Based on these two data points, it appears that the systemic (cultural) improvement is proportional to participation!

Conclusion

We began with five requirements for a teambuilding system:

  • Logical and durable;
  • Brief, clear, actionable assessments;
  • Quantitative data;
  • Development processes people want to use; and
  • Results that justify their time “off the job.”

We met the requirements with teambuilding processes that are gradually enhancing, not just the teams engaged, but also the entire agency's performance. Although workshops and coaching are also powerful developmental tools, this paper focused on team development reassessments because they are so surprisingly efficient. They work because they:

  • Teach while they are measuring;
  • Use repetition to reinforce learning; and
  • Use standards to measure, and show, what “good” looks like.

Visit “4-D Systems” at NASAteambuilding.com (www.4-DSystems.com). If you want to be a 4-D Network member, click on “More Information,” then “Member Agreement.”

References

C. G. Jung, (1973). C.G. Jung Psychological Reflections: A New Anthology of His Writings, 1905–1961 edited by R.F.C Hull and Jolande Jacobi. Princeton, N.J. Princeton University Press

Coffman, Curt, & Harter, Jim. (1999). A hard look at soft numbers. Dallas, TX: Nielson Group.

Columbia Accident Investigation Board Final Report (2003). Washington, DC: US Government Printing Office

Gladwell, Malcolm. (2008). Outliers: The story of science. New York: Little, Brown and Company.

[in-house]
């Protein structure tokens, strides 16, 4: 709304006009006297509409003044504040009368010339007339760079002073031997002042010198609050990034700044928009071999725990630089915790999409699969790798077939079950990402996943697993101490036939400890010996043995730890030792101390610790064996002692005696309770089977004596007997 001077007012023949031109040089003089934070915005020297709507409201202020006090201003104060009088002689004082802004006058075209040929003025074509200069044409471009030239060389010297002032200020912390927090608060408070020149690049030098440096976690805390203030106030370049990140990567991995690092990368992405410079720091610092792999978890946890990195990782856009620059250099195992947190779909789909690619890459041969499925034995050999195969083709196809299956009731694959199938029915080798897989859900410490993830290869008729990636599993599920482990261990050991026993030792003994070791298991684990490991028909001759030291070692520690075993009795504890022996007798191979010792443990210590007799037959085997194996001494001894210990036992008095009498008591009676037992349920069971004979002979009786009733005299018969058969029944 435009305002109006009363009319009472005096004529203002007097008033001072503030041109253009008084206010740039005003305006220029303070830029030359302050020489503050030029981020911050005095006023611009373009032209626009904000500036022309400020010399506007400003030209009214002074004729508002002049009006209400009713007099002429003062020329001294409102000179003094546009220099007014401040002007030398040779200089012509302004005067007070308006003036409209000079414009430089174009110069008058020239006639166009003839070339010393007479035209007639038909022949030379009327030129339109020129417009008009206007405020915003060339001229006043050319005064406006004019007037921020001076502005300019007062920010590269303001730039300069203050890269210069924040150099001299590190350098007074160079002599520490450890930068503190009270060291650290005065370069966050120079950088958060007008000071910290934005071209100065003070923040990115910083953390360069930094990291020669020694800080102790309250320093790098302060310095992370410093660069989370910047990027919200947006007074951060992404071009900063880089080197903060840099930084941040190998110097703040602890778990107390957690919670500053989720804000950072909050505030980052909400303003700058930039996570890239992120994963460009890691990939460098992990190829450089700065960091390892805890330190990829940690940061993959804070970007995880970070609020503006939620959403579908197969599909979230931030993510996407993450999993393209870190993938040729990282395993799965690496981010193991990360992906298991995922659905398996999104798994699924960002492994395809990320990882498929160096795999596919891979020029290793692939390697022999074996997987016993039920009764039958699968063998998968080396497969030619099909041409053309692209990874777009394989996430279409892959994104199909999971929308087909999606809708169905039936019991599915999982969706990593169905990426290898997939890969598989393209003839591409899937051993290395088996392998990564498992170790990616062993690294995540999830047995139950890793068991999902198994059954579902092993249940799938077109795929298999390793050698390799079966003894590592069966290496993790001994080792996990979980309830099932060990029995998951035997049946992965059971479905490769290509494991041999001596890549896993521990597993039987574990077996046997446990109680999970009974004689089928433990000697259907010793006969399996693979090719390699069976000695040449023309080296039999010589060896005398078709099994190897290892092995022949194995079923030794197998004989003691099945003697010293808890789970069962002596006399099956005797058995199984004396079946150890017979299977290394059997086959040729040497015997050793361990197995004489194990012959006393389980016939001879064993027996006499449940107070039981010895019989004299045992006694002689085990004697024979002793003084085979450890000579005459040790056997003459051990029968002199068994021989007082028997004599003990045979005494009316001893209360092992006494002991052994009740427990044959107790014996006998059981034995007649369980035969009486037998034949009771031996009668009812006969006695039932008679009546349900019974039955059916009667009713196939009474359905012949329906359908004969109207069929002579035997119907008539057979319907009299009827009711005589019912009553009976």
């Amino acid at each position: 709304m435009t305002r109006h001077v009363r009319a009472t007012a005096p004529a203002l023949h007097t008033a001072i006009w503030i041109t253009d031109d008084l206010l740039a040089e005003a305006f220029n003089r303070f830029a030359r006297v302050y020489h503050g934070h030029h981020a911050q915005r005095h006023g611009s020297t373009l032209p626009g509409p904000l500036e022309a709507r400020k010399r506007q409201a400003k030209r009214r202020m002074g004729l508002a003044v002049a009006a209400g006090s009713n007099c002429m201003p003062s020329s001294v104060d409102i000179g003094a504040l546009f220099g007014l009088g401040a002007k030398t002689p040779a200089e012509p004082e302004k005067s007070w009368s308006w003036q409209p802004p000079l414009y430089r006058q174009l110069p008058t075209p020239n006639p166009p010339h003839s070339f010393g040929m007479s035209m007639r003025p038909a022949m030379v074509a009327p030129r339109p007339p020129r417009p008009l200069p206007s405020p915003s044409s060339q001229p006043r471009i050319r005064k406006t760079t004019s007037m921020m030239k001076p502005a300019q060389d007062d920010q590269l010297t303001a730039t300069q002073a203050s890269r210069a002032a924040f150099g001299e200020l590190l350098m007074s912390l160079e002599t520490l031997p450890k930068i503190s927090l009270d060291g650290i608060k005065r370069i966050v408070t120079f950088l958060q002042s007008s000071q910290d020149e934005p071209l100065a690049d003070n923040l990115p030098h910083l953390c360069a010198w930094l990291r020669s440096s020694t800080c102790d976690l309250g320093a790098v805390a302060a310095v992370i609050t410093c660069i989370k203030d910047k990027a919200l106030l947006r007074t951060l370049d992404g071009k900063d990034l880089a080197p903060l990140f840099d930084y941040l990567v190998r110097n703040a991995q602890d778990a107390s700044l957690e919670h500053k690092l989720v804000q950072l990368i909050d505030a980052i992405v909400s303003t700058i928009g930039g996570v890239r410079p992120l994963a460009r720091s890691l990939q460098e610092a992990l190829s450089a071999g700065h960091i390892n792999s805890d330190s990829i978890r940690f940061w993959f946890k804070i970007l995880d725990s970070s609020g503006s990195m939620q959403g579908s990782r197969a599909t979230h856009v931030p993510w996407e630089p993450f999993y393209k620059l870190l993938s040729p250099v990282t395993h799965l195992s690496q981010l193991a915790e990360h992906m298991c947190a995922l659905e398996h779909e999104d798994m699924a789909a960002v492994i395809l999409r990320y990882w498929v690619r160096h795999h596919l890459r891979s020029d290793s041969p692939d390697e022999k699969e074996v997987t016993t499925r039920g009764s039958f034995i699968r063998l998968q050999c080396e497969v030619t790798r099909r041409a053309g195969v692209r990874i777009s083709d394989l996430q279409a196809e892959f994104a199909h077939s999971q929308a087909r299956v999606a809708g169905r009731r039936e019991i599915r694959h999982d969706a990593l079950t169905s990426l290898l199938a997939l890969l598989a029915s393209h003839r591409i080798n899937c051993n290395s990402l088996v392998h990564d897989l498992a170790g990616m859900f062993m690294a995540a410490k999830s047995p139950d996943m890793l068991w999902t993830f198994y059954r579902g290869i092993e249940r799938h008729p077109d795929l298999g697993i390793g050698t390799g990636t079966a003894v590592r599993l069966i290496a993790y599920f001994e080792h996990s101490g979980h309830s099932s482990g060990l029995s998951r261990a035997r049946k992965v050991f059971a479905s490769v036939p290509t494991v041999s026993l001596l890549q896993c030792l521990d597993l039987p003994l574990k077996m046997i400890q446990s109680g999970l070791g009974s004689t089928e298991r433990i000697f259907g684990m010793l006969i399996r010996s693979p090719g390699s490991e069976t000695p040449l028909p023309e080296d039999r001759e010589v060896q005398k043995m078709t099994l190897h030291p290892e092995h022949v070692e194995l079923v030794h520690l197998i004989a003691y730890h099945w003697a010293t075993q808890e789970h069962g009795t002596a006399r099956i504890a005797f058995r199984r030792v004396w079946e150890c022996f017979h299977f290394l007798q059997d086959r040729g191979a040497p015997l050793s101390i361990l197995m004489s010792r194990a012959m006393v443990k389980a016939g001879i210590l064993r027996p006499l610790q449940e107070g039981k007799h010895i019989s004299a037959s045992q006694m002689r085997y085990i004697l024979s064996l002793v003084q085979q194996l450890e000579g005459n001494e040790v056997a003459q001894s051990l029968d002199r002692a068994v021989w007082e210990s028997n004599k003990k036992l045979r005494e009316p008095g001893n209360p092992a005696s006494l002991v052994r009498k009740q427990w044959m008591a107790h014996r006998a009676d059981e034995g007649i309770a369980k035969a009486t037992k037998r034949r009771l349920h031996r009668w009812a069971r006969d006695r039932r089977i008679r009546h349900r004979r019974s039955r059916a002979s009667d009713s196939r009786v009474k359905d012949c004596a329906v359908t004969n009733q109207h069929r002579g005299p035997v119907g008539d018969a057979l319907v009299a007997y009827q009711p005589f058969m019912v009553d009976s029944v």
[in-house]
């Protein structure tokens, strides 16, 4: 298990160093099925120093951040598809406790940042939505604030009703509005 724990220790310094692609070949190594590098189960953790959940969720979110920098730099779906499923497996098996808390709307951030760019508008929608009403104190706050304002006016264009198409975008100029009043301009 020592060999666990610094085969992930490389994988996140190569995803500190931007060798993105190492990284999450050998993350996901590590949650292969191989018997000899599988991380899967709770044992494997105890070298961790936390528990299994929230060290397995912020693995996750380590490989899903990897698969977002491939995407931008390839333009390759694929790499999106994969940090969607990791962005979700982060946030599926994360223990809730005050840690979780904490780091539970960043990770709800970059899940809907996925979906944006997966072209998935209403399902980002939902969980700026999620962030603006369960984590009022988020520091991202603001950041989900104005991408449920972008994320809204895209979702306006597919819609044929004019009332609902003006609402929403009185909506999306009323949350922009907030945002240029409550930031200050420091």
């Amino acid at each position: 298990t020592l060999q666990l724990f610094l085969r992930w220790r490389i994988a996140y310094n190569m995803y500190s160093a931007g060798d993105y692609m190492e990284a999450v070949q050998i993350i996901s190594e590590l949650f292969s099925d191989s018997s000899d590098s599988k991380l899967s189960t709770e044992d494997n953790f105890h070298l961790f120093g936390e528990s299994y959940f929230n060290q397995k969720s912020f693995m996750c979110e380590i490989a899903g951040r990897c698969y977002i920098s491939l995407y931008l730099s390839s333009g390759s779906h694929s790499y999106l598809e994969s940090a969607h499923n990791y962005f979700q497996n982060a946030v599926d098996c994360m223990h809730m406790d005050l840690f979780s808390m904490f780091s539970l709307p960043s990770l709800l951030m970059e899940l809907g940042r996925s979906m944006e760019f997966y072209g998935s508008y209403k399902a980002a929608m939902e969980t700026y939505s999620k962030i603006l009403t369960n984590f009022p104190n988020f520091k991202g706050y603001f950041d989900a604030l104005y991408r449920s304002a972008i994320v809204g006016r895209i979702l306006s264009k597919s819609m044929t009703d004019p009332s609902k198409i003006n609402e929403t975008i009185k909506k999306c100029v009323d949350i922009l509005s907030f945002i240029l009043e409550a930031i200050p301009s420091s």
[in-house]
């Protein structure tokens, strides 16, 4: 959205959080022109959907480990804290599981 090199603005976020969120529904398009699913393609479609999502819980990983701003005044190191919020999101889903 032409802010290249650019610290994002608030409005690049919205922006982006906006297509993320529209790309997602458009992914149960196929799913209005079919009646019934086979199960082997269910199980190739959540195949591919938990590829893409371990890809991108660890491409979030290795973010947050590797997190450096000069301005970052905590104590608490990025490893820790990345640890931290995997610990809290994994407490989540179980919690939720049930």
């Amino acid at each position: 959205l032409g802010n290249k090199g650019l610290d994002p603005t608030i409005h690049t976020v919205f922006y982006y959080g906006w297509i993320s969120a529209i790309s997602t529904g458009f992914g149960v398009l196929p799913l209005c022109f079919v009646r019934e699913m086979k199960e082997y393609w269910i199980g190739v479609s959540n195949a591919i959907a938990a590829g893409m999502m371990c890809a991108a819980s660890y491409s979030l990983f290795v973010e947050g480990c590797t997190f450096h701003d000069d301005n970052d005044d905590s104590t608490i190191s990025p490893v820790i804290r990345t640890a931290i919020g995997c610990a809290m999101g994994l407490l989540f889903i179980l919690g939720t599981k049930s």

Gladwell, Malcolm.(2002). The tipping point. New York: Back Bay Books.

Kouzes, James, and Barry, Posner. (2008). The leadership challenge (4th ed.). New York: Jossey-Bass.

Pellerin, Charles. (2009). How NASA builds teams: Mission critical soft skills for scientists, engineers, and project teams. New York: Wiley and Sons.

Project Management Institute. (2008). A guide to the project management body of knowledge (PMBOK® guide)-Fourth edition. Newtown Square, PA: Project Management Institute.

Vaughan, Diane. (1996). The Challenger launch decision: Risky technology, culture, and deviance at NASA. Chicago: University of Chicago Press.

This material has been reproduced with the permission of the copyright owner. Unauthorized reproduction of this material is strictly prohibited. For permission to reproduce this material, please contact PMI or any listed author.

© 2010 Project Management Institute